The lowdown on Australia's new submarines

Australian Navy personnel from the HMAS Albany and HMAS Melville together with members of the public at a dawn Anzac service. Photo / AP
Australian Navy personnel from the HMAS Albany and HMAS Melville together with members of the public at a dawn Anzac service. Photo / AP

Australia has announced that a French company DCNS had beat bidders from Japan and Germany to build its next generation of submarines.

DCNS, German's ThysennKrupp Marine Systems and Japan's Mitsubishi were in the running to build 12 conventional submarines that the Australian Navy expects will cost at least A$56 billion.

Prime Minister Malcolm Turnbull said that the DCNS bid met Australia's unique requirements.

The Japanese bid appeared to be the early favorite in the bidding process in what would have been Japan's first fully fledged military technology transfer since World War II.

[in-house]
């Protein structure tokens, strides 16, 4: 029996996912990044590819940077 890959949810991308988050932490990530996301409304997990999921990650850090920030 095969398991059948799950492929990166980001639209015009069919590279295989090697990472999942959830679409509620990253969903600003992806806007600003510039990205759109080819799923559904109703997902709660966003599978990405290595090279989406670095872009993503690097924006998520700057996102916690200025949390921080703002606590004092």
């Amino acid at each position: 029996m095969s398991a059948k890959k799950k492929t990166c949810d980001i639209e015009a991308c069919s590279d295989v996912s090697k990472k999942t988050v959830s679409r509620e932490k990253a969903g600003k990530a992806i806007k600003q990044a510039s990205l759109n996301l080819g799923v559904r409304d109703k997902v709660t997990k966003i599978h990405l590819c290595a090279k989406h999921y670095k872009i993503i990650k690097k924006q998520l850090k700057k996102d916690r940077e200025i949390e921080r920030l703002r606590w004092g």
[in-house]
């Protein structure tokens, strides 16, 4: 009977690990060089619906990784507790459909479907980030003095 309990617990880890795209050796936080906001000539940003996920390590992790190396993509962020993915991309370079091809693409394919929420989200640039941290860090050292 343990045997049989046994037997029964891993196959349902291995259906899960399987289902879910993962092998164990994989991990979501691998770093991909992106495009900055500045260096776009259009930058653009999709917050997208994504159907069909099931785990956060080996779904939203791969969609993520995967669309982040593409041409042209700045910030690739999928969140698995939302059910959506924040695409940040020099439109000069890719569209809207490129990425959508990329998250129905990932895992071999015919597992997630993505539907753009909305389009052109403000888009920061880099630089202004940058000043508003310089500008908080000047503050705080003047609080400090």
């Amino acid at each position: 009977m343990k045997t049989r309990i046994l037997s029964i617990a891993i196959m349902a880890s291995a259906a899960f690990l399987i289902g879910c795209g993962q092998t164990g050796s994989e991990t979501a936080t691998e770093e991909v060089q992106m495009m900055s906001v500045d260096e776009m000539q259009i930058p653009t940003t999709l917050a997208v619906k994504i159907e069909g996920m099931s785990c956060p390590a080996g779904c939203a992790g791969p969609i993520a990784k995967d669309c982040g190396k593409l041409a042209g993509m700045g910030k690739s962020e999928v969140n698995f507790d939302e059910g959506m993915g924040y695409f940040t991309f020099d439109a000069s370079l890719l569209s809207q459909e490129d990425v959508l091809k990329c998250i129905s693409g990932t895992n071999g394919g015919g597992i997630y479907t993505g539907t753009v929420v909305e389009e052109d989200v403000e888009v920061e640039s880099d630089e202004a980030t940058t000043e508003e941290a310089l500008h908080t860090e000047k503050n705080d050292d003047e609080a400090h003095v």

THE DESIGN

- The Shortfin Barracuda is 97m-long and weighs 4500 tonnes - much bigger than the 3100-tonne, 77m Collins they'll replace.
- Advanced equipment - pump jet to produce a thousandth of detectable blade noise of some older French nuclear subs.
- Fully electronic surveillance and attack periscopes - targets on display screen in control room.
- Diesel-electric propulsion system, featuring lead-acid batteries.
- Large bank of batteries.

WHO WILL BUILD THEM?

- French company DCNS, or Direction des Constructions Navales Services. It's 64 per cent owned by French Government and 35 per cent by Thales. Company traces shipbuilding heritage back to the 16th century.
- They will be built in Adelaide.

WHAT TURNBULL SAID

- French offered capabilities best able to meet Australia's needs.
- Australian workers building Australian submarines with Australian steel for decades to come.
- Submarines will be most sophisticated naval vessels being built in the world.

HOW MANY JOBS?

- Submarine build alone - 2800 Australian jobs.

- AAP, AP

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